Kids probably get a lot of maze handouts at school and at home. For this activity, they’ll get to make their own maze! Start them off with a prompt: there’s a fish who needs to get back home. 

Now, it’s their turn to do whatever they want! They can create a maze on a piece of paper or build one if you have materials at home. Tape on the floor or paper in a shoe box lid are a few creative ideas they can try for their maze.

Before they get started, clearly mark the beginning of the maze and know they should test out the maze to make sure they can reach the end!

For ages: 5-8

Learning objectives

  • Create a maze with a beginning and end point.

Skills used:

  • Problem solving
  • Critical thinking
  • Visual motor integration
  • Visual attention

Ocean Activities for Kids in Third to Fifth Grade

Older kids around ages nine to 11 can handle complex tasks that combine multiple skills in one activity. Take a look at our ocean activities for big kids below.

Ocean Observations

Observation is an important skill scientists use when they’re going through the scientific method in their experiments. Scientists observe when they’re conducting experiments and testing hypotheses. 

In this activity, you will work with your child to come up with and discuss observations on animals and sea life in an aquarium. A few famous aquariums have live streams of their animals, like the Monterey Bay Aquarium Live Cams and Aquarium of the Pacific Webcams. You may need to pick a few aquariums in case animals aren’t awake or active in the first one you pick.

In addition to access aquarium live streams, you’ll need a writing utensil and our printable. Follow the steps below for this activity. 

  1. Explain the activity to them and what they’re going to observe. Encourage them to look at things beyond size, shape and color. For example, do the fish tend to group together in one spot? Is there a lot of coral in the area? How much light is in the aquarium?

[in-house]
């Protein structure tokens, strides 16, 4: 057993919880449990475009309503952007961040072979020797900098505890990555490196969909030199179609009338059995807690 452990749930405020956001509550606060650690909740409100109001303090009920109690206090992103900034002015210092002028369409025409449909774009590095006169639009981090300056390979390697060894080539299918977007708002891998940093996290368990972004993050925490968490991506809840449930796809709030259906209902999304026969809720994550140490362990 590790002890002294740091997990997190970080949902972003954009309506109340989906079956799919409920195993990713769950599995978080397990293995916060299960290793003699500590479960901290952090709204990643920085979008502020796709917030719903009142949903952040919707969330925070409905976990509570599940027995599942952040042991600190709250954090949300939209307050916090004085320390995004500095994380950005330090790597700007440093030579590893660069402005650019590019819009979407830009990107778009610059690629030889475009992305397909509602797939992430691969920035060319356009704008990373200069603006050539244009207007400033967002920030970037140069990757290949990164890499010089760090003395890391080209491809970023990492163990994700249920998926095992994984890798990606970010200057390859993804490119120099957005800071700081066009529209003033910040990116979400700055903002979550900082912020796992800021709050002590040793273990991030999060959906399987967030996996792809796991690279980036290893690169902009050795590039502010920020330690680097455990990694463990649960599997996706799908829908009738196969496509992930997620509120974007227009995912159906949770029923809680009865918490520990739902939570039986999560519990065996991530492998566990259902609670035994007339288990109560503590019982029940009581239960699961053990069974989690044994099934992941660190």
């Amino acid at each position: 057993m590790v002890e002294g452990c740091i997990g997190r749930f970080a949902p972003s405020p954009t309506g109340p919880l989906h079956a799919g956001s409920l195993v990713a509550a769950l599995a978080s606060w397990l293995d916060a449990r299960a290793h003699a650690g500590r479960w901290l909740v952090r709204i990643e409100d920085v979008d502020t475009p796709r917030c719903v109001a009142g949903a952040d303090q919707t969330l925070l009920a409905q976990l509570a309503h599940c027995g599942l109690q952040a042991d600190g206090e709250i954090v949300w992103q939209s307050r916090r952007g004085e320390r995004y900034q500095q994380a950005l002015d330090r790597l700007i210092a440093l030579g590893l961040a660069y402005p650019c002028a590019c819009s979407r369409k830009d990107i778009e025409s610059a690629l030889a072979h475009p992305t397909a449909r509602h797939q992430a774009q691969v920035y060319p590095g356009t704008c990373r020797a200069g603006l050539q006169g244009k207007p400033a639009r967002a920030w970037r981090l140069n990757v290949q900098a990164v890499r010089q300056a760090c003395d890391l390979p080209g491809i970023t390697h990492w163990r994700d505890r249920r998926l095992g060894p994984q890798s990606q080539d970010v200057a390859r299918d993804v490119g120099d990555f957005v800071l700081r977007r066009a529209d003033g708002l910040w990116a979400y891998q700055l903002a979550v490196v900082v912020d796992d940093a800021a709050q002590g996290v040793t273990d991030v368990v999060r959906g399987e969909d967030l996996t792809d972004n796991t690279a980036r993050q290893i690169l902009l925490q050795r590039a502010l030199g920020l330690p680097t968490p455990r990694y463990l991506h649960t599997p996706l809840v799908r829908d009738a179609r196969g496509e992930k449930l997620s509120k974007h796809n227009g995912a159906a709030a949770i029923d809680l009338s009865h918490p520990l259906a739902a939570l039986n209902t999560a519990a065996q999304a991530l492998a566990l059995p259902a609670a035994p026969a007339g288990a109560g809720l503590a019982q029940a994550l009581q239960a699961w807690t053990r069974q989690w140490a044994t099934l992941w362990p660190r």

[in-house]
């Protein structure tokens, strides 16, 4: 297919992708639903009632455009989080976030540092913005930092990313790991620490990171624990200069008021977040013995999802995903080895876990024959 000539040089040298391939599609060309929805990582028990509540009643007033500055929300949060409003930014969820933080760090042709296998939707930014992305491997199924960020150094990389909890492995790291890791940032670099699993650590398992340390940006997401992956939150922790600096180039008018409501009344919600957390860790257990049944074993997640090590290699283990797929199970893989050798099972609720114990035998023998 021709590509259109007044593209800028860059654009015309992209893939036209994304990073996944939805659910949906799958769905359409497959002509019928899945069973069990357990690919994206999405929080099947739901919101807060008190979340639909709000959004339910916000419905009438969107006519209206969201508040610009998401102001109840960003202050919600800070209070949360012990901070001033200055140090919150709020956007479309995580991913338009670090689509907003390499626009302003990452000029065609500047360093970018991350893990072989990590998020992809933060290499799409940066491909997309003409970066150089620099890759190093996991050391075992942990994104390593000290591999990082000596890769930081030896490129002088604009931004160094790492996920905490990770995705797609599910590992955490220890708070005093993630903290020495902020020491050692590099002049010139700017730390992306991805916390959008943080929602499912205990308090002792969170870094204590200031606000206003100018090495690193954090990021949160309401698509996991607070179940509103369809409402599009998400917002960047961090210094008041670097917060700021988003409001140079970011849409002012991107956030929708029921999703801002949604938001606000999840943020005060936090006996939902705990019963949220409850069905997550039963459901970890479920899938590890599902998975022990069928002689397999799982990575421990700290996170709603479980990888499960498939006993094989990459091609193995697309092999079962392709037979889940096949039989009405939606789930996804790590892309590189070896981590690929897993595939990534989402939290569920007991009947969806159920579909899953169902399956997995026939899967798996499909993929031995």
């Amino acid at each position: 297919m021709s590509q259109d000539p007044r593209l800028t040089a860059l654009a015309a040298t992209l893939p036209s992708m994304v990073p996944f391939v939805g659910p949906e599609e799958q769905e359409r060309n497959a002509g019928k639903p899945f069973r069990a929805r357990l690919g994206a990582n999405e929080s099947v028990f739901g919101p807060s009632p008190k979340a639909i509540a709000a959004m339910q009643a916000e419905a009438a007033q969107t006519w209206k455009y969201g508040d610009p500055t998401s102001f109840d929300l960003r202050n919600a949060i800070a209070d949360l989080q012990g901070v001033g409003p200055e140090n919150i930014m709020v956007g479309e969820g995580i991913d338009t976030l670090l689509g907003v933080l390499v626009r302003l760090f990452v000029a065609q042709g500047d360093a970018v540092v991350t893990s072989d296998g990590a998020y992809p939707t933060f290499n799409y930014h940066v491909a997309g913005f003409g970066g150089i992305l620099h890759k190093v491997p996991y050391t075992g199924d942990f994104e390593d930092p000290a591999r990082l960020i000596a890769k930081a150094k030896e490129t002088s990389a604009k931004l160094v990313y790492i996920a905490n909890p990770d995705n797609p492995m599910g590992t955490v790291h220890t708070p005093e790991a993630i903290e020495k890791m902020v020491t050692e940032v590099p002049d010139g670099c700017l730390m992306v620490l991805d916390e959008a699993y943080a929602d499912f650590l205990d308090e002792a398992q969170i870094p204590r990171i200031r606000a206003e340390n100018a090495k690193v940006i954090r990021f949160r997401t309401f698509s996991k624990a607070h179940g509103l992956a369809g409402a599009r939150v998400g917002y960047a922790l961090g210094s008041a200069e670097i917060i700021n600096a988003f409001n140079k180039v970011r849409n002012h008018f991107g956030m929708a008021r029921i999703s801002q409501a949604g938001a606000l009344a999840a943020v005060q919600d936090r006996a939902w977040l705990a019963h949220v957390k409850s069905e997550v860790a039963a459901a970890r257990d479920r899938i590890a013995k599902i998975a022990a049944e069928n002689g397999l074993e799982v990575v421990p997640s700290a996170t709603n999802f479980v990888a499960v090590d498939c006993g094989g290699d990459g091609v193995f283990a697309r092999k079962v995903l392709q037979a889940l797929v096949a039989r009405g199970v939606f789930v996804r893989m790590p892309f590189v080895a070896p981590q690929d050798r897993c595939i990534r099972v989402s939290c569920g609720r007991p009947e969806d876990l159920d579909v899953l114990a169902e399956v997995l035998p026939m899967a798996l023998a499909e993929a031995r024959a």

2. Turn on the live stream and give them about five minutes to observe and write down their thoughts. You should also spend some time looking at the live stream to see if there’s anything interesting you can point out later. You will discuss these observations later on in this activity.
  3. After five minutes is up, prompt them to write down questions they have based on what they saw. You should also think of a couple questions.
  4. Have your child discuss their observations with you and share what you saw. Let them explain what they saw first, then point out other things they might also find interesting.
  5. Next, talk about the questions you both had. If they don’t already explain, ask them what they observed that prompted their question.
  6. Make a few predictions for your questions. There are no right or wrong answers! The important part is that they’re using critical thinking skills to think of logical answers.
  7. Finally, talk about ways you could find answers to those questions. Answers could be found with experiments or more research through books and videos. Depending on the complexity, you can let your child do some research to find these answers!
ocean observations printable image
download ocean observations button

For ages: 9-11

Learning objectives

  • Express scientific observations by writing or drawing.
  • Draw inferences based on observations.

Skills used:

  • Observation
  • Critical thinking

Treasure Map Making

Most of us rely on apps and smart assistants to get us from point “A” to point “B.” However, understanding old-fashioned maps and how they work is still a valuable skill for kids (and adults!) to understand.